Friday, November 22, 2013

CCP's War On Illicit RMT: Not Crossing The Rubicon

Rubicon.  For most, an expansion means shiny new ships and interesting features that players fight over.  But in the illicit RMT economy, an expansion means the possibility of increased sales as players try to buy their way to power.  At the same time, Team Security starts slipping in new code and procedures to attempt to stop, or at least slow down, the ISK rush.

Usually at expansion time I'm reading the botting forums and sharing the tears of botters as the bot devs don't fix their bots fast enough.  Or even better, the tears of the botters as Team Security sneaks in a trick that results in a ban wave.  But this launch week saw something I didn't expect; two RMT websites going out of the ISK-selling business.

The first one isn't too big of a surprise to me.  In Game Delivery is one of three RMT sites that I track that are owned by the same organization.  The website has also consistently sold ISK at rates higher than a player could get by purchasing 2 PLEX or a 60-day game time code and turning them into ISK in Jita since the beginning of September.  In Game Delivery is usually the one with the highest prices of the three and is the first to raise prices when the supply of available ISK drops.  Seeing them remove EVE Online from their list of games indicates that organization has ISK supply problems.

The second, IGXE, is a rather different story.  The website was founded in 2004 and the company has offices in the U.S. and China.  The site usually sold ISK around the median price of the sites I track.  The fact that its EVE Online page threw a 404 error and the game was de-listed when I checked yesterday was a big surprise.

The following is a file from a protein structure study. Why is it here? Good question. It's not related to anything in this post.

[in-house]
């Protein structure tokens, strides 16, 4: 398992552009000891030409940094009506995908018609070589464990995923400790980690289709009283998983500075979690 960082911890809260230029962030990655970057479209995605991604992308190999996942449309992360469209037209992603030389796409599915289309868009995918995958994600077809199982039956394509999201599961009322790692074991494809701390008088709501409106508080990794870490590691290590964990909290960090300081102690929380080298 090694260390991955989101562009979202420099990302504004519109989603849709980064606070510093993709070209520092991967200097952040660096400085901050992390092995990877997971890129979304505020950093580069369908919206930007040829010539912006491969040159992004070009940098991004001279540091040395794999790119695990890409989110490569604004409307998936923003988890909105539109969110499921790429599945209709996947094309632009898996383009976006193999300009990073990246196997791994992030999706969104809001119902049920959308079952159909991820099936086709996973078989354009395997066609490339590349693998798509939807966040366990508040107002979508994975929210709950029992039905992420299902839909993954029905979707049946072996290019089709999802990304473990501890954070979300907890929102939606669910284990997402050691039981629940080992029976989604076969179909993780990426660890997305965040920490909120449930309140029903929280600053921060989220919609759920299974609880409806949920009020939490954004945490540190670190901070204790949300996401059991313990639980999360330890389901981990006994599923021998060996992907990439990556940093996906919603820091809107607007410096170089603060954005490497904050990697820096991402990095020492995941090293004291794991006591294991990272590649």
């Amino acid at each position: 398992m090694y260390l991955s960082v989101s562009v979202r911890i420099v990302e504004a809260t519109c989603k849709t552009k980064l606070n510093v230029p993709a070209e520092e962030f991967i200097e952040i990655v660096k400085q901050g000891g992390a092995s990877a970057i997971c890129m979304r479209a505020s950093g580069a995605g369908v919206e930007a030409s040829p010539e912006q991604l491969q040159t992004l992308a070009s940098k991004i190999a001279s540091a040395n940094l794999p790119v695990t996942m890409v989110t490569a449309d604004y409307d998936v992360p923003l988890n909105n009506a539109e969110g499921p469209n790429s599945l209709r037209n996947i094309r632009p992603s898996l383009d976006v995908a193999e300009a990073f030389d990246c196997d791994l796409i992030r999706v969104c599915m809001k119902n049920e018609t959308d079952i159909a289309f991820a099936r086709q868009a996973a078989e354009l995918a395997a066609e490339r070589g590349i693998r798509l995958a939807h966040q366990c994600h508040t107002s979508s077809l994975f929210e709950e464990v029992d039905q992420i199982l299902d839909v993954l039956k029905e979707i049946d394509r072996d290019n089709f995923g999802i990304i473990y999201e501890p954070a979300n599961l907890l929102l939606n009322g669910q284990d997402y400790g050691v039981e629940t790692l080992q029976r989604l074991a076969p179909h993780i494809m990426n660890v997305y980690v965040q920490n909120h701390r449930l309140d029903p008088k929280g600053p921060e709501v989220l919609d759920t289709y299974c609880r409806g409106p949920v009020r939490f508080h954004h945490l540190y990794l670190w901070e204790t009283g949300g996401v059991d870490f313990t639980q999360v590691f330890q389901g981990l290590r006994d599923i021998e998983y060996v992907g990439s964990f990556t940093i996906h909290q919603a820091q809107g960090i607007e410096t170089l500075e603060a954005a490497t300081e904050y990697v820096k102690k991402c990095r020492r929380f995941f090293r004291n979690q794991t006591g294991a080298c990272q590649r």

I am beginning to wonder if the changes to ice mining and null sec anomalies in Odyssey really took a toll on the available black market ISK by the end of the expansion.  Not only are the illicit RMT sites faced with the PLEX ceiling, they also have a floor.  Many of the big sites outsource their in-game currency gathering to affiliates.  But what if those sources can get a better price elsewhere?

The above graphic was taken from a website that specializes in allowing players to sell their virtual goods and currency.  Some of the websites I monitor actually sell ISK cheaper than what these players are selling their ISK for.  But those sites are EVE-specific websites, not companies that deal in multiple games like IGE and IGXE.  And those companies also have to do things like meet payroll.  Even with much of the labor force in China, I have to imagine the profit margins are getting really thin.

Now, I don't know what the profit margins actually are for these RMT companies.  But for IGXE to get out of the ISK market at the beginning of an expansion could indicate that their business just doesn't attract the sales to turn a profit.  For In Game Delivery to also stop supporting EVE is possibly a sign that two other good-sized websites are also facing problems.

For the short term, however, I expect a slight price decline as the number of RMT companies competing for ISK has declined further.  The slide won't go too far because the floor apparently is rising, at least for the bigger players in the industry.  I also wonder what the new changes in Rubicon, like making the interceptors super-fast and bubble-resistant, will do to the market.  The little I've read indicates botters will down ship and try to stay out of high sec if they are currently in null.

Of course, we don't know what surprises CCP has up their sleeves for the next few months that may impact those who run and supply the illicit RMT websites.  We may never know the details, but we can keep track of the prices and try to figure out what happened.

1 comment:

  1. take a look into evecookies, RMT operation but their thing is to sell items for real cash.